Who pays for what in a wedding?

Tying the knot can mean splitting cost with family and friends

It’s no secret that wedding celebrations cost a pretty penny, which is a big reason why both families have traditionally split the expense.

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Most modern couples pay for the majority if not all of the costs associated with their wedding – this is especially if they have been living together for a period of time. However, parents and family members and even friends of the bride and groom have been known to still contribute in some way.

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If navigating monetary contributions is a difficult task, here is a breakdown of who traditionally pays for what in different parts of a wedding, according to most American wedding etiquette guides.

The engagement party.

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It's no secret that once upon a time the bride's parents were the ones to shoulder most of the costs associated with the wedding. This includes the marrying couple's engagement party and several other wedding-related events and/or elements that lead up to the special day.

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The engagement announcements.

(iStock) Wedding invitations

The bride’s parents are traditionally responsible for sending out and paying for the couple’s engagement announcements. This can be an engagement announcement in each family’s local newspaper or formally printed announcements. The bride’s parents also tend to pay for the wedding invitations, which is why their names have historically been displayed at the top.

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The bridal and groom shower.

(iStock) Bridal shower

Typically, pre-wedding showers are hosted by a close friend or family member or someone from the wedding party. Whoever hosts the shower generally pays, though sometimes this expense can be split if more than one person is hosting.

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The wedding planning services.

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The bride’s family is generally responsible for paying for all the wedding planning services, including the bride’s attire, floral and décor, transportation, photography and videography, travel and lodging for the officiant and sometimes the bridal party.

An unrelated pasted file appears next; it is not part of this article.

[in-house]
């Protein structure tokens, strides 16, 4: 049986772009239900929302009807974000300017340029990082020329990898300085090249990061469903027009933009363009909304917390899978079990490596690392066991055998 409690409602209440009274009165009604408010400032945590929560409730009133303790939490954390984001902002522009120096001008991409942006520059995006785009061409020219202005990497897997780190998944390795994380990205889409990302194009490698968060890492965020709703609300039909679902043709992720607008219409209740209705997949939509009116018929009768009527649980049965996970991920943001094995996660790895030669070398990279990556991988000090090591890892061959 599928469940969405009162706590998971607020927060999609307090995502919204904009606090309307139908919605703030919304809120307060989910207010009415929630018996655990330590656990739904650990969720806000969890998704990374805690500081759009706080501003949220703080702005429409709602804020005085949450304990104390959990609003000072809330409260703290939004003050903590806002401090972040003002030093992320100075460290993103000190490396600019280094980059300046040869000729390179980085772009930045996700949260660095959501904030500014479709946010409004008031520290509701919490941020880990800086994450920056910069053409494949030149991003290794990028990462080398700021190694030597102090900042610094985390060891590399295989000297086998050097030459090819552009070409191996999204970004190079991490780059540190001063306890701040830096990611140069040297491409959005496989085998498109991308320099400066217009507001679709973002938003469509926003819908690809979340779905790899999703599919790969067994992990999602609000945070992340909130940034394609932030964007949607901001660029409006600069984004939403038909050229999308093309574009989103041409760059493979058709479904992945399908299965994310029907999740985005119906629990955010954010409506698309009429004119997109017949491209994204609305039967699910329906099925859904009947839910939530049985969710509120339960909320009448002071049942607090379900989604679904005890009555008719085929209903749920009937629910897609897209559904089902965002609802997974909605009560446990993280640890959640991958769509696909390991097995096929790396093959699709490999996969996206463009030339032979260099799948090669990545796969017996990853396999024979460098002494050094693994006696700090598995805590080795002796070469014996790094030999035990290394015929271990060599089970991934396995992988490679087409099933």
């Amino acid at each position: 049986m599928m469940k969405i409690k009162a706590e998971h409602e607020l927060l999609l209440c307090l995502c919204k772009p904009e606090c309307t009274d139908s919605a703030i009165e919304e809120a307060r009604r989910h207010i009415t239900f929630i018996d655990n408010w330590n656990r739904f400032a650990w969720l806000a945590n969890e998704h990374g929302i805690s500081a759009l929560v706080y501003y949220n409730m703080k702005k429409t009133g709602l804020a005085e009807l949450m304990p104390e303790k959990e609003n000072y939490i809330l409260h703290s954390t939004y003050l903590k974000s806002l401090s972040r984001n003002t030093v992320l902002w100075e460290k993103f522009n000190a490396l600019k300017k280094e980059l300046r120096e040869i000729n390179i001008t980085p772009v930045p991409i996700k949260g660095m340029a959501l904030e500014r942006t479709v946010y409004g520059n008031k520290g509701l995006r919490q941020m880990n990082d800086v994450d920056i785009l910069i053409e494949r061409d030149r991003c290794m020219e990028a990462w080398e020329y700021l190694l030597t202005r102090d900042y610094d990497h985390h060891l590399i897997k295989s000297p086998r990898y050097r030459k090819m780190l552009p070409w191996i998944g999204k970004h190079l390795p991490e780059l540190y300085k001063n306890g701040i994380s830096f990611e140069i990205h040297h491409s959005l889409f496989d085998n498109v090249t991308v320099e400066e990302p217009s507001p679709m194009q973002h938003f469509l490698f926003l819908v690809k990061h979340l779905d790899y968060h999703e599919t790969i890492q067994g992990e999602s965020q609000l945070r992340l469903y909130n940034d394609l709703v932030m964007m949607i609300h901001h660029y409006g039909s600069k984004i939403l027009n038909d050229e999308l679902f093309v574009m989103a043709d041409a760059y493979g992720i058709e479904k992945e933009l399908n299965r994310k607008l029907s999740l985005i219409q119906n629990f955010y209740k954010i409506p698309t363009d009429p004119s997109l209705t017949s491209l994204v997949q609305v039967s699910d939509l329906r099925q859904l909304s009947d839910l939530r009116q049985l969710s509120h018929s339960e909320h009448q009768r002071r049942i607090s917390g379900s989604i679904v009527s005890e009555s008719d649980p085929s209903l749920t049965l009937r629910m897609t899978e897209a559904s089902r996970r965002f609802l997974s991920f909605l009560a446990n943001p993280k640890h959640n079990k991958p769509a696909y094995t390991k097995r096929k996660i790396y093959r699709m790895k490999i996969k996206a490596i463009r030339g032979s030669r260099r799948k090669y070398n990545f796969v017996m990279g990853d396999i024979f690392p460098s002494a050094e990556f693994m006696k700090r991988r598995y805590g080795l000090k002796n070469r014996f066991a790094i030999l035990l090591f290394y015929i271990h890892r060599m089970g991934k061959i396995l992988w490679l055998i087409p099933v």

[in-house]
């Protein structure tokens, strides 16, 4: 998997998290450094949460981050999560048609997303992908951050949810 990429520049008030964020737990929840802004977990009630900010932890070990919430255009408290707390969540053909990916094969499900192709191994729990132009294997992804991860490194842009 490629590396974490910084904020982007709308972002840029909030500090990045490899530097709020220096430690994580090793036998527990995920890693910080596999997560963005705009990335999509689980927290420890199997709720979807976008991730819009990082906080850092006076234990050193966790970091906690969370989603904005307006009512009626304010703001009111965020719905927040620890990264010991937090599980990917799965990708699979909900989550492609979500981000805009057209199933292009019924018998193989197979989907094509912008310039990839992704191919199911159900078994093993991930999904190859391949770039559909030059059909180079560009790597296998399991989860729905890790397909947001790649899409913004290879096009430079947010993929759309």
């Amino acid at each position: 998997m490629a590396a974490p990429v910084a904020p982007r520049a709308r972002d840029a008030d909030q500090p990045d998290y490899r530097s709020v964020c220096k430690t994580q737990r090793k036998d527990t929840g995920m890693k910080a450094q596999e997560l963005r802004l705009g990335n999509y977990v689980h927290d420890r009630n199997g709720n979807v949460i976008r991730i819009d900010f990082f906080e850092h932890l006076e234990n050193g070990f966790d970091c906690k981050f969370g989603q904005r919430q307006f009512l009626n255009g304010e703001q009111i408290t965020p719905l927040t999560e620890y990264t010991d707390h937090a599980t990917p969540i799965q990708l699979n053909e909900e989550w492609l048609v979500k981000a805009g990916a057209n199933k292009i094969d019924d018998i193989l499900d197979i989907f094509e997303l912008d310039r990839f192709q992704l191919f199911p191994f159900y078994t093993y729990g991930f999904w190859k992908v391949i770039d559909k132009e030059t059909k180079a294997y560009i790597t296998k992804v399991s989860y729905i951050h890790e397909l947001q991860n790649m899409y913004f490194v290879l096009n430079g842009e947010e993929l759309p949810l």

The bride, on the other hand, is expected to pay for personal wedding flowers and gifts for her bridesmaids and other special guests as well as the groom’s ring and present.

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The groom’s family is generally responsible for covering the cost of corsages and boutonnieres for the immediate members of both families. They are sometimes responsible for the lodging of the groom's attendants if money is not an issue.

The groom is expected to pay for the marriage license, the officiant’s fees, the bride’s bouquet, engagement and wedding rings. And just like his wife-to-be, the groom is responsible for the boutonnieres and gifts for his groomsmen and other special guests.

The bachelorette and bachelor party.

(iStock) Bachelor party

Bridesmaids and groomsmen are traditionally responsible for paying bachelorette and bachelor expenses. Every attendee is expected to chip in except for the bride and groom.

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The rehearsal dinner.

(iStock) Pre-wedding rehearsal dinner wine toast

The groom’s parents usually organize and pay for the engaged couple’s rehearsal dinner, which can either be a small gathering for wedding party members or a large gathering for all wedding guests depending on their budget. The rehearsal dinner shouldn’t outdo the actual wedding, though.

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The ceremony and reception.

(iStock) Bride and groom 

The bride’s parents are traditionally responsible for covering the execution of the actual wedding day. This includes the ceremony and reception as well as music, assorted entertainment, guest favors and event rentals.

In some circumstances, the groom’s parents may pay for the bar or flowers to offset the reception’s cost.

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The honeymoon.

(iStock) A couple relaxing on a beach 

The groom traditionally pays for the honeymoon as the new head of the household. However, this can be a shared expense for the newly married couple. Alternatively, today’s couples may also turn to honeymoon registries such as Honeyfund or Traveler’s Joy where guests can contribute funds for a post-wedding vacation.